Did Alexander Ovechkin Go Too Far? I Think Don Cherry Got It Right

Greg MarshCorrespondent IMarch 26, 2009

OTTAWA - FEBRUARY 3:  (L-R) Ron MacLean and Don Cherry of CBC's Hockey Night in Canada give a thumbs up salute before a game between the Toronto Maple Leafs and the Ottawa Senators on February 3, 2007 at the Scotiabank Place in Ottawa, Canada. The Maple Leafs won 3-2 in shootout overtime. (Photo by Phillip MacCallum/Getty Images)

I'm sure that like many other Canadians, I have always followed the words of Don Cherry as if they were gospel.

His purist, hard-nosed views on hockey indicate that the game is that of respect—not only for your teammates and coaches, but for the game itself.

As a Canadian hockey player myself, instilled in my brain are certain unwritten rules, that players follow to respect the code of hockey.

One of these things, without a doubt, is checking from behind. Not only is this one of the scariest things to see on and off the ice, the potential to end someone's career, or paralyze them is quite possible.

I think that the touch-icing issue is also very dangerous, which Grapes I know agrees.

Another unwritten rule would have to be the third man in. There really is no reason to interfere with a fight that has nothing to do with you. For whatever reason, they have chosen to "duke it out" , and resolve things that way. The only exception to this rule would have to be if one of the other team's "goon-squad" was pummeling one of your elite players.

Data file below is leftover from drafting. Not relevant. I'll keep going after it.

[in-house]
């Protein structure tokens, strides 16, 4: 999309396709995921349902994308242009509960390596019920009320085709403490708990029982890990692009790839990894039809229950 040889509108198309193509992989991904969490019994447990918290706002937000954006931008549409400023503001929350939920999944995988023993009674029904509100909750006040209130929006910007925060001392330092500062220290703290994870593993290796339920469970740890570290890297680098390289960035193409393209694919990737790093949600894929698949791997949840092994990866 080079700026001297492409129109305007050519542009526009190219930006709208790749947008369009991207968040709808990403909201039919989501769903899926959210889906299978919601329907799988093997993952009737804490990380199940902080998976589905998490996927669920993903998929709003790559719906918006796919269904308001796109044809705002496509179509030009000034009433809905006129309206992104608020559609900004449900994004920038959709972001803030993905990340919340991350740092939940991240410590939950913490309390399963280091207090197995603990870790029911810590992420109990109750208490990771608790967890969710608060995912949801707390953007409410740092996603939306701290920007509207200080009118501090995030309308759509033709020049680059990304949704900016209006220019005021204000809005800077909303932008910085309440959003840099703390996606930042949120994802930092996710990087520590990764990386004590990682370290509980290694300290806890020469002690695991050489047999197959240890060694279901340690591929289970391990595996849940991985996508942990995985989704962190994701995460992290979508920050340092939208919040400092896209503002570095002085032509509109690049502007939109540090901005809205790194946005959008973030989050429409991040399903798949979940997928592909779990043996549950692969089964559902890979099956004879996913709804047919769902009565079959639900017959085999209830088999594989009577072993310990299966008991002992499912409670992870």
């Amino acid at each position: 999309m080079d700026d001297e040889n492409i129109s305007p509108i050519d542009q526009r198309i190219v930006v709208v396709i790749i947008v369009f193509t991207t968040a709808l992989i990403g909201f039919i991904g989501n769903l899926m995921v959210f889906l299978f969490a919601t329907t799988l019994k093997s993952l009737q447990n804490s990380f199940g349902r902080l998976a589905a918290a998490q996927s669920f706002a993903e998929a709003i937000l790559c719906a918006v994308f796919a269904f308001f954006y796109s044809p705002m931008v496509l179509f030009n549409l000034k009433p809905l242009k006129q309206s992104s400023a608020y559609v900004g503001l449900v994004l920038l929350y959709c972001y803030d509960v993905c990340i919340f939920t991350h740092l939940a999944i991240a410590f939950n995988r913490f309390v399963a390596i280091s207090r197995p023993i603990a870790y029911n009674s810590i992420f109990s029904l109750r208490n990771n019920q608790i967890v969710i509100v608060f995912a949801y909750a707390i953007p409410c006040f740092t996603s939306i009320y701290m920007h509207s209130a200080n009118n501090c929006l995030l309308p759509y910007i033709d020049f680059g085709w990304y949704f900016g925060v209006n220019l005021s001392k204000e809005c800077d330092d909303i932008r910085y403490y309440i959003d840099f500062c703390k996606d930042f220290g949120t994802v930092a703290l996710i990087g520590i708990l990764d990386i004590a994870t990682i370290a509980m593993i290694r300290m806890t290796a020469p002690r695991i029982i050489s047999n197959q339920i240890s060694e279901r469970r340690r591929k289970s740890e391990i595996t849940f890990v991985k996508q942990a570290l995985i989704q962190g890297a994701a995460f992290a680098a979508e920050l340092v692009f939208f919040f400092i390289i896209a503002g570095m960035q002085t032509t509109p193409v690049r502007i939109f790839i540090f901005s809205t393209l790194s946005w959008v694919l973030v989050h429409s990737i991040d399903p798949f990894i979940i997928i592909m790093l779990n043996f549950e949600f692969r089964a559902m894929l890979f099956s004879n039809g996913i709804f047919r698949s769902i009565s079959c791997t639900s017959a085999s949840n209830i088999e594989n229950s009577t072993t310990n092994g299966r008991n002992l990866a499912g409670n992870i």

Having respect for the game, and all of those involved brings me to the third point I want to make. I totally understand that there will always be players in every sport with an overdose of confidence. The little dance that Alex Ovechkin acted out after scoring the fifth or sixth goal, against a Tampa Bay team that has no chance of the postseason, is not showing any class whatsoever. Especially against a rookie goaltender.

Now, we can all agree that Alex Ovechkin is arguably the best player in the NHL today. But players that tread softly into the leaderboards are those well-respected.

For example, how many times did you see Captain Canada Joe Sakic pretending his stick was on fire? Or did you ever see Stevey Y acting like a complete fool after scoring an irrelevant goal?

I'm with Don Cherry on this one folks, we all want to see the skill-level players like Ovechkin bring to the ice, but save the celebration for a game-winner, or a Stanley Cup playoff goal!